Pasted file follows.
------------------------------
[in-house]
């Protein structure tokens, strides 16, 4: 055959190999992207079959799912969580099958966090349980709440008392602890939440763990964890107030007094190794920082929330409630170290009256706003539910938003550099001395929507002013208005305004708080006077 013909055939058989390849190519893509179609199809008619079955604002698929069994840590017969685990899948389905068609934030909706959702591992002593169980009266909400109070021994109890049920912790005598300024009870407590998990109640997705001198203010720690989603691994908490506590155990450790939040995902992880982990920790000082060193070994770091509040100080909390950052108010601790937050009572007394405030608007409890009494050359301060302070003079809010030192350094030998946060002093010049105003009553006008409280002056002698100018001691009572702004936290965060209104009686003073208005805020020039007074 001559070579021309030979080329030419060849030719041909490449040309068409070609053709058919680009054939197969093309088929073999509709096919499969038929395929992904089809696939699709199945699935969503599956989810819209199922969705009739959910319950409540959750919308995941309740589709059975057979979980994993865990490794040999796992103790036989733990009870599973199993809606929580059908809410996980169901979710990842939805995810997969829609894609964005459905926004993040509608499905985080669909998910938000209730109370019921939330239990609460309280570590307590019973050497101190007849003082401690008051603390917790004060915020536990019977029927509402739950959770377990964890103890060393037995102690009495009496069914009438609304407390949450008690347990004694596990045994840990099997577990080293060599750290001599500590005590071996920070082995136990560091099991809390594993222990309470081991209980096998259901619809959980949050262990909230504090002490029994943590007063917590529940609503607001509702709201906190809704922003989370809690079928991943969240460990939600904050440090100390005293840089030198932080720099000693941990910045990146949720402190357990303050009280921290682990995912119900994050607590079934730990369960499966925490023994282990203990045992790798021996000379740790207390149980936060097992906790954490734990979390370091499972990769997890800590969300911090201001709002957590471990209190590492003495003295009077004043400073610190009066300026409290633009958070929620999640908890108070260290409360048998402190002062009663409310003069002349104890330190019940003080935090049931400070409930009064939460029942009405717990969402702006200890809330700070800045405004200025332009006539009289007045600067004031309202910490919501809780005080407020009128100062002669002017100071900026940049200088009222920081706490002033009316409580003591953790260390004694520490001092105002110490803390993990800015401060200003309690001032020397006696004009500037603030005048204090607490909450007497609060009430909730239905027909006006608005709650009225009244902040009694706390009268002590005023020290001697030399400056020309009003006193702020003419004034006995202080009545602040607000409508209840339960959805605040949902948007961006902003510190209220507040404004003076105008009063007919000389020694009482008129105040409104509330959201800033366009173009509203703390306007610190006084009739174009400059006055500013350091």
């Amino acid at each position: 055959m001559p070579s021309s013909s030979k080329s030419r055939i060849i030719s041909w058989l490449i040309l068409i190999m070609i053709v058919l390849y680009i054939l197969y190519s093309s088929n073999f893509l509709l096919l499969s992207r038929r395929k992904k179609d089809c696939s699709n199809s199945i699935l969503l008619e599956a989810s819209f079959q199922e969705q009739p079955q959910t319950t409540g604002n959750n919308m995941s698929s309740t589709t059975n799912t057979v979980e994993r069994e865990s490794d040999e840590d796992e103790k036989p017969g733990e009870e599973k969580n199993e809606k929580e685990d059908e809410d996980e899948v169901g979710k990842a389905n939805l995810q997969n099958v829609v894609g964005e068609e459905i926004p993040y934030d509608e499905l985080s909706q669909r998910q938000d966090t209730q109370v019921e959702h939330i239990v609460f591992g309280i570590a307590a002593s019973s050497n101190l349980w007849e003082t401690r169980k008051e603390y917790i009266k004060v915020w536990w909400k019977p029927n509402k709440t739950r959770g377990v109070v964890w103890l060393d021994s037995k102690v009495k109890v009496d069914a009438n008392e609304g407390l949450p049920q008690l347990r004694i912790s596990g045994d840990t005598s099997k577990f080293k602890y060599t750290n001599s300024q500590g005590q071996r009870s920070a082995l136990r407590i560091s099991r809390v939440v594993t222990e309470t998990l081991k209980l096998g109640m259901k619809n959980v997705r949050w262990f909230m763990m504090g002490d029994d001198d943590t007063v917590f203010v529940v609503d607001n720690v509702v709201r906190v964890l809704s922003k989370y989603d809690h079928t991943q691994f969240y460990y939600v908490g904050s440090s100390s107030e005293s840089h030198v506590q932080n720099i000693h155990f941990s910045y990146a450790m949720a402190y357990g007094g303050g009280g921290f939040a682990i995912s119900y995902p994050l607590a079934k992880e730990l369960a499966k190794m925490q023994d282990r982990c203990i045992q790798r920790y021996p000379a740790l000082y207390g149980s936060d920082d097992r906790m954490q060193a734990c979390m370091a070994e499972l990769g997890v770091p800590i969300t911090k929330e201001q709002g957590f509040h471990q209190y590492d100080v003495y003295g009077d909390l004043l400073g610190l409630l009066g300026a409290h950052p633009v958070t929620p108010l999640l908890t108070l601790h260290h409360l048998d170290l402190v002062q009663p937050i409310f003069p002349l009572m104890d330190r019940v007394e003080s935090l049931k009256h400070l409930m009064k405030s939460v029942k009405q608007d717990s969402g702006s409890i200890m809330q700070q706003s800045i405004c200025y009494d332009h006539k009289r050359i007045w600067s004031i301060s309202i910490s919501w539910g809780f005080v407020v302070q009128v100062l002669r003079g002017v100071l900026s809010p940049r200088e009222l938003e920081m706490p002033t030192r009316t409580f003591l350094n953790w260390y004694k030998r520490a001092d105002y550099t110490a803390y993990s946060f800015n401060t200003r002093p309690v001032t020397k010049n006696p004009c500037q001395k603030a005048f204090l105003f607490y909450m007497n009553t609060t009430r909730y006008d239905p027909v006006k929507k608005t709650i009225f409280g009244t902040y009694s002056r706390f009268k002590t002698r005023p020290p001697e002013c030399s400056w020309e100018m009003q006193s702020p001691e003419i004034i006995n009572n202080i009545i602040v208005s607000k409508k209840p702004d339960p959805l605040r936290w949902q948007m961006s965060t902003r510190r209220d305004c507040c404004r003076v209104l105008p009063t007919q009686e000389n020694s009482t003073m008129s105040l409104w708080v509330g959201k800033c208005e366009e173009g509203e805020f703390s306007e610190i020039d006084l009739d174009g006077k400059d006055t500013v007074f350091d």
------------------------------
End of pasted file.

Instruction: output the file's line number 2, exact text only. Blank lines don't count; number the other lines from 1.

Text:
């Protein structure tokens, strides 16, 4: 055959190999992207079959799912969580099958966090349980709440008392602890939440763990964890107030007094190794920082929330409630170290009256706003539910938003550099001395929507002013208005305004708080006077 013909055939058989390849190519893509179609199809008619079955604002698929069994840590017969685990899948389905068609934030909706959702591992002593169980009266909400109070021994109890049920912790005598300024009870407590998990109640997705001198203010720690989603691994908490506590155990450790939040995902992880982990920790000082060193070994770091509040100080909390950052108010601790937050009572007394405030608007409890009494050359301060302070003079809010030192350094030998946060002093010049105003009553006008409280002056002698100018001691009572702004936290965060209104009686003073208005805020020039007074 001559070579021309030979080329030419060849030719041909490449040309068409070609053709058919680009054939197969093309088929073999509709096919499969038929395929992904089809696939699709199945699935969503599956989810819209199922969705009739959910319950409540959750919308995941309740589709059975057979979980994993865990490794040999796992103790036989733990009870599973199993809606929580059908809410996980169901979710990842939805995810997969829609894609964005459905926004993040509608499905985080669909998910938000209730109370019921939330239990609460309280570590307590019973050497101190007849003082401690008051603390917790004060915020536990019977029927509402739950959770377990964890103890060393037995102690009495009496069914009438609304407390949450008690347990004694596990045994840990099997577990080293060599750290001599500590005590071996920070082995136990560091099991809390594993222990309470081991209980096998259901619809959980949050262990909230504090002490029994943590007063917590529940609503607001509702709201906190809704922003989370809690079928991943969240460990939600904050440090100390005293840089030198932080720099000693941990910045990146949720402190357990303050009280921290682990995912119900994050607590079934730990369960499966925490023994282990203990045992790798021996000379740790207390149980936060097992906790954490734990979390370091499972990769997890800590969300911090201001709002957590471990209190590492003495003295009077004043400073610190009066300026409290633009958070929620999640908890108070260290409360048998402190002062009663409310003069002349104890330190019940003080935090049931400070409930009064939460029942009405717990969402702006200890809330700070800045405004200025332009006539009289007045600067004031309202910490919501809780005080407020009128100062002669002017100071900026940049200088009222920081706490002033009316409580003591953790260390004694520490001092105002110490803390993990800015401060200003309690001032020397006696004009500037603030005048204090607490909450007497609060009430909730239905027909006006608005709650009225009244902040009694706390009268002590005023020290001697030399400056020309009003006193702020003419004034006995202080009545602040607000409508209840339960959805605040949902948007961006902003510190209220507040404004003076105008009063007919000389020694009482008129105040409104509330959201800033366009173009509203703390306007610190006084009739174009400059006055500013350091």